Thursday, April 24, 2008
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By Larry McMurtry, 1985, from the library
You should know
I've never seen any of the Lonesome Dove miniseries or movies. I think I'd like to, though.
This Western novel opens at the Hat Creek Cattle Company and Livery Emporium, run by former Texas Rangers Augustus McCrae and Woodrow F. Call, with their hands and fellow Rangers Joshua Deets and Pea Eye Parker, plus Newt Dobbs, a 17-year-old boy of indeterminate paternity who has been raised on the ranch since the death of his mother.
Life on the ranch is tough but relatively quiet, full of hard work, whiskey, and frequent trips to the nearby town of Lonesome Dove, the home of Lorraine, the town's beloved prostitute.
But the quiet is broken when Jake Spoon, an old friend of Call and Gus, comes back to town with stories of the unsettled northern territories. Call wants to go and settle the first ranch in Montana. Gus wants to track down his old sweetheart, who settled in the North. Lorraine falls in love with Jake, and Newt begins to suspect that Jake might be his father. The men of Hat Creek round up cattle and hands for the journey, and leave Texas, most of them permanently.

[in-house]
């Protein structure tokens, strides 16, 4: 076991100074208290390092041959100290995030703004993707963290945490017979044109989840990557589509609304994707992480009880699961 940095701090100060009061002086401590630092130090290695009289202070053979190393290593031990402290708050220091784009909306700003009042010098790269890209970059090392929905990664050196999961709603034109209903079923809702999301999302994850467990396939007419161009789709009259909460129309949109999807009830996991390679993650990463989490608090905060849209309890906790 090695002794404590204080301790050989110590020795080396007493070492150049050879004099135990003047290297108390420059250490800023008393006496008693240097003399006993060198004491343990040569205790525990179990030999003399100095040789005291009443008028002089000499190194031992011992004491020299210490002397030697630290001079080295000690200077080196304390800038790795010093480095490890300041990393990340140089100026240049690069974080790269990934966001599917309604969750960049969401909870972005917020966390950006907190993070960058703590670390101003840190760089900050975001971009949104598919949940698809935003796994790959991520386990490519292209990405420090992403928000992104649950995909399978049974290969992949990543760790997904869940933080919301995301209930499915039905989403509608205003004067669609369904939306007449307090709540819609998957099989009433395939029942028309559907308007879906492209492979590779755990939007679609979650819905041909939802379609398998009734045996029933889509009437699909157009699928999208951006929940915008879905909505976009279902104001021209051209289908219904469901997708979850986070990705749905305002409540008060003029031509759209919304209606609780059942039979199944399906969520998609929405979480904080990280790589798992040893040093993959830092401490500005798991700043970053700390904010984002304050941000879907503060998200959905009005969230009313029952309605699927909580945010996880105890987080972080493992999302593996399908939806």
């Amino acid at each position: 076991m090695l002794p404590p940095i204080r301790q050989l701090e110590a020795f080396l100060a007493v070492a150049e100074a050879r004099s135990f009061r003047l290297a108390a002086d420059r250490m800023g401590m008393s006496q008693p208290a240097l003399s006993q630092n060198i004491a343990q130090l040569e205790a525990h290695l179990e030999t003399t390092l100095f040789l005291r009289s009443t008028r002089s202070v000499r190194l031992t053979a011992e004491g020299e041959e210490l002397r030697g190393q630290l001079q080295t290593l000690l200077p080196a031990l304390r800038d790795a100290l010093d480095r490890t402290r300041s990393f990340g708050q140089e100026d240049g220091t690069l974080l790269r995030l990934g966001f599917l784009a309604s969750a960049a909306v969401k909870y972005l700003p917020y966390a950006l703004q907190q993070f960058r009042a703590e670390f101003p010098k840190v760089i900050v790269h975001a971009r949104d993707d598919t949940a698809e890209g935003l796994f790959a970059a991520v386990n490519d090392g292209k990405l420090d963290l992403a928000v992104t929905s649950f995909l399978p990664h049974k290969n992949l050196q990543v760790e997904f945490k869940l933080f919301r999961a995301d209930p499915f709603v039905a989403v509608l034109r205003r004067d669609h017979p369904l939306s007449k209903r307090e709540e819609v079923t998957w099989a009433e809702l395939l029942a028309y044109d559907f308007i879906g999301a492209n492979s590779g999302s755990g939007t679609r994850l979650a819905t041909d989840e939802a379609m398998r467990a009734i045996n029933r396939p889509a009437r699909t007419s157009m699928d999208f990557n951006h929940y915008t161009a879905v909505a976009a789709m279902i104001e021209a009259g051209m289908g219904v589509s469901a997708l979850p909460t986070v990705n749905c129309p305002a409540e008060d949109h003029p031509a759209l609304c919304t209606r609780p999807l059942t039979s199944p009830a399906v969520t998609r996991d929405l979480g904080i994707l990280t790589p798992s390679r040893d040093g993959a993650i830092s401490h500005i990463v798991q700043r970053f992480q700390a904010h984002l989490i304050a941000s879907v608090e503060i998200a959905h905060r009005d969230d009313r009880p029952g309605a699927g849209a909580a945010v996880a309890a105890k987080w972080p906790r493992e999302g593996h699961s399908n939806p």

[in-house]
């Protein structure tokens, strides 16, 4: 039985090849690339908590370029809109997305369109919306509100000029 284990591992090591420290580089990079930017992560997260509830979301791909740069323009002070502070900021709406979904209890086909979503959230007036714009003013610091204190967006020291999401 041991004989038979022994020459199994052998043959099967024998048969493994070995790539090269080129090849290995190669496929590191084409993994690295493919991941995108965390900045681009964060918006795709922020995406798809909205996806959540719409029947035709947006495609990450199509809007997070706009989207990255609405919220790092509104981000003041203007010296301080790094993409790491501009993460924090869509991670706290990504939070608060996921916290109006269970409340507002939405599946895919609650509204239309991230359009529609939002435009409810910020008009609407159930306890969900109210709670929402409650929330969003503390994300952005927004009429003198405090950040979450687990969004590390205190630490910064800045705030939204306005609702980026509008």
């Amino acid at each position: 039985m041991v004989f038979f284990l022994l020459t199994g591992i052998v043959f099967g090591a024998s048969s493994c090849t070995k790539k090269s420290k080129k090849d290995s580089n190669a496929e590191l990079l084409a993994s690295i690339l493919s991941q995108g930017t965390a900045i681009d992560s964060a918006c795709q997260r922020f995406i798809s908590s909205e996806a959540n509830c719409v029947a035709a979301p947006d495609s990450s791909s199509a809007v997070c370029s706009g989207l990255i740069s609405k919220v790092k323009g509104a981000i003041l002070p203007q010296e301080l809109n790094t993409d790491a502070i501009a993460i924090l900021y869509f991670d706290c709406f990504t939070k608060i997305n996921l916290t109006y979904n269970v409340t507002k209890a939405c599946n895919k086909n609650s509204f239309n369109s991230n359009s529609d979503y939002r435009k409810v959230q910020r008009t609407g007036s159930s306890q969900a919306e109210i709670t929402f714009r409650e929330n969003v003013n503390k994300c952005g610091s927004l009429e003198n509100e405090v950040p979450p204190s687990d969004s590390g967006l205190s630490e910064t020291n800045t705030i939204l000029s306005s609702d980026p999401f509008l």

So the group heads north, meeting American Indians, cattle thieves, traders, soldiers, and a completely bewildered sheriff. They also face quite a bit of death, and a terrifying showdown with a bear.
McMurtry won a Pulitzer for this book, so if my description sounds even remotely interesting, you should consider reading it. I'm not into Westerns, but I really enjoyed it.
This book was excellent, and despite being pretty long, it was a fast read. I highly recommend it.
The rest of the Internet
The Wikipedia and LibraryThing pages.
Amy Coffin at The Book Haven enjoyed, but was exhausted by, the book.
Keetha at Write Kudzu waxes enthusiastic about the book.
A blogger is coverted from a "no-Westerns" policy by the book at Bend the Round.
Bonnie at Fourth-Rate Reader was constantly surprised by the directions the narrative took.
Jim Schmaltz at Memory Almost Full is impressed by the sheer number of complex, fleshed-out characters.